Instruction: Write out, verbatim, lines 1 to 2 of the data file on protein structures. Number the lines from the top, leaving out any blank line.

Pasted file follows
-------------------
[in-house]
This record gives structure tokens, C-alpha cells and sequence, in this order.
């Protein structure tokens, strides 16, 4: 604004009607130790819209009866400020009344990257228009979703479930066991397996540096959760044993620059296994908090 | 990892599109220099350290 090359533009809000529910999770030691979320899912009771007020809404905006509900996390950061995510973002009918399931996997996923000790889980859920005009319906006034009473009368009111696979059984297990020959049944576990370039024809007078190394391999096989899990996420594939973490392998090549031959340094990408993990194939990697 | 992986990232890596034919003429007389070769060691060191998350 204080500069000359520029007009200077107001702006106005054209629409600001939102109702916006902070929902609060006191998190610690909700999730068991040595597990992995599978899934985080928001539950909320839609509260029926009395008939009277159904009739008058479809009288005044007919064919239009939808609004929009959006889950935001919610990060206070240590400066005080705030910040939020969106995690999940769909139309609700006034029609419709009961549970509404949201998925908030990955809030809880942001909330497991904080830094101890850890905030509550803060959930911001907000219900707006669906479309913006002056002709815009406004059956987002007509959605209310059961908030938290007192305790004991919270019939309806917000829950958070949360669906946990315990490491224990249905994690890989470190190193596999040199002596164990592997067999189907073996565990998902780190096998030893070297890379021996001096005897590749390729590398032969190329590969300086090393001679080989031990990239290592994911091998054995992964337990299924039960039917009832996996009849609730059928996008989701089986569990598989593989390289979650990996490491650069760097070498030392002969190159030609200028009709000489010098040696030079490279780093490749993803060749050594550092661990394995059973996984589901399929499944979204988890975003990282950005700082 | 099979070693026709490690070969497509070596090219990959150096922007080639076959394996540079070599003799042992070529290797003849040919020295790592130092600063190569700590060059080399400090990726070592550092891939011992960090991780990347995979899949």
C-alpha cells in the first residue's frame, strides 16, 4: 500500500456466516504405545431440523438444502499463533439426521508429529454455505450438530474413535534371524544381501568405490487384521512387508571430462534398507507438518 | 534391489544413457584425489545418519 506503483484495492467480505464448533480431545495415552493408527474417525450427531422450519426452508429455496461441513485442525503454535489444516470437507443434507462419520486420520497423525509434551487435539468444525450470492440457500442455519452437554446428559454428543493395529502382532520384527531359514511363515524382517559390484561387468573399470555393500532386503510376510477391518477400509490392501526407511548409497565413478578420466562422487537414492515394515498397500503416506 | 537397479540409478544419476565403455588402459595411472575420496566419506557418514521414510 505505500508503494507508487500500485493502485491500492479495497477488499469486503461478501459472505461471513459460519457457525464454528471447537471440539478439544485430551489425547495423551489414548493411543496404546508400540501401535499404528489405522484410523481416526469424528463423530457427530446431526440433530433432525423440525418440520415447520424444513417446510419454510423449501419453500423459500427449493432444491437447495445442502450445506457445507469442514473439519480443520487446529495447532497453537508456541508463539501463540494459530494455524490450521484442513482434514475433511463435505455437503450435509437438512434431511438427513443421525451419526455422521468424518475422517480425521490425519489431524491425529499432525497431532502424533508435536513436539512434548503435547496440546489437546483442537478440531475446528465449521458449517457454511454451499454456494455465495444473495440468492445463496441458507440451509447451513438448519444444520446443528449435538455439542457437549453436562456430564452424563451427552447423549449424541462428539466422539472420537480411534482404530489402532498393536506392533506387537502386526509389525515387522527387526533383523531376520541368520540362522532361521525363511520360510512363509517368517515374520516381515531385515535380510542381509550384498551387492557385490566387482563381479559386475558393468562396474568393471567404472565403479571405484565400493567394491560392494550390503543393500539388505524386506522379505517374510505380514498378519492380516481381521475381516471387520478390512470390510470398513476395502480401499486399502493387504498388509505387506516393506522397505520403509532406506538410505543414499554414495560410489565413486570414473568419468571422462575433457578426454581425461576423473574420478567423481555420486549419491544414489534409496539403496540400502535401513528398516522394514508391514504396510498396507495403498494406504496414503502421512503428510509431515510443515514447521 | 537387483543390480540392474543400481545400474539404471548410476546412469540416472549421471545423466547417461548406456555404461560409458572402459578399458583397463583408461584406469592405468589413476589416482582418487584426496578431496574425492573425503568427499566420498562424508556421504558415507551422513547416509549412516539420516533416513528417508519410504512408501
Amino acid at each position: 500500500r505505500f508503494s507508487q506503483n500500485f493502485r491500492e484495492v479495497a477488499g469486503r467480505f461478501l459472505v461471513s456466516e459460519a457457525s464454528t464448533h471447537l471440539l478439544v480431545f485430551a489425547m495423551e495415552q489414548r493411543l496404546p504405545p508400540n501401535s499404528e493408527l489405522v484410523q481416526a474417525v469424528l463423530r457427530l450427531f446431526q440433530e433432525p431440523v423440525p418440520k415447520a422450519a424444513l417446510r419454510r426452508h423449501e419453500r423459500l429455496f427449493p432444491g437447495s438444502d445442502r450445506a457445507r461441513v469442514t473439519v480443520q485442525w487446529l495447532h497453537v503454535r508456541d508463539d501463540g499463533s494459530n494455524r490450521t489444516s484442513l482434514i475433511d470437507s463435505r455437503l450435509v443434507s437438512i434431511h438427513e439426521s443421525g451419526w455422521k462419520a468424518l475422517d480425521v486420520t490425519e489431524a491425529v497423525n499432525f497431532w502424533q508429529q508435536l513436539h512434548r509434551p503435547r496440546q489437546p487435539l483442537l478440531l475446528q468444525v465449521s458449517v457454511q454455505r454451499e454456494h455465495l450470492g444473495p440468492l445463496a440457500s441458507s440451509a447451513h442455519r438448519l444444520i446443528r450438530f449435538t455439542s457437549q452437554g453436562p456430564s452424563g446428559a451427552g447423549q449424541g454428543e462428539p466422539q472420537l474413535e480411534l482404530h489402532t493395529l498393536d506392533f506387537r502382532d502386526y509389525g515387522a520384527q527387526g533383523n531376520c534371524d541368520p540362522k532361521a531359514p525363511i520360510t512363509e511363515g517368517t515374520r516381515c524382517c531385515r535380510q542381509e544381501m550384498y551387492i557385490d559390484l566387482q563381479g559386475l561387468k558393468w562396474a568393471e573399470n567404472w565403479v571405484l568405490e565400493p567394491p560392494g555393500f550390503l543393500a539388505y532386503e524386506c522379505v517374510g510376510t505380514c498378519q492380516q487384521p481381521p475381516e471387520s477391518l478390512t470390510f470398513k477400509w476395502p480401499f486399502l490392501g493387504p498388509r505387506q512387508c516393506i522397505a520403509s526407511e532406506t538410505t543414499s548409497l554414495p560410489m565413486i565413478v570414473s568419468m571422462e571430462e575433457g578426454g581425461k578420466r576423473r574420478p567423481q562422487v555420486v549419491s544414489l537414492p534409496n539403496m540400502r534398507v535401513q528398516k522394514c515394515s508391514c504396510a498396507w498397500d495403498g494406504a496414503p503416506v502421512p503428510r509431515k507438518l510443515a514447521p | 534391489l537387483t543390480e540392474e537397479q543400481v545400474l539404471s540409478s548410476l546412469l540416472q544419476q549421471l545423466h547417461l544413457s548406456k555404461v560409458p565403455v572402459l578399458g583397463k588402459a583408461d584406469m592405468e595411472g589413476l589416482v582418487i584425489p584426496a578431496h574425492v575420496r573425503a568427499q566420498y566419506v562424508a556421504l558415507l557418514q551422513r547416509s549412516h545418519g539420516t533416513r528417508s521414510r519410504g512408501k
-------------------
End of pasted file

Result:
[in-house]
This record gives structure tokens, C-alpha cells and sequence, in this order.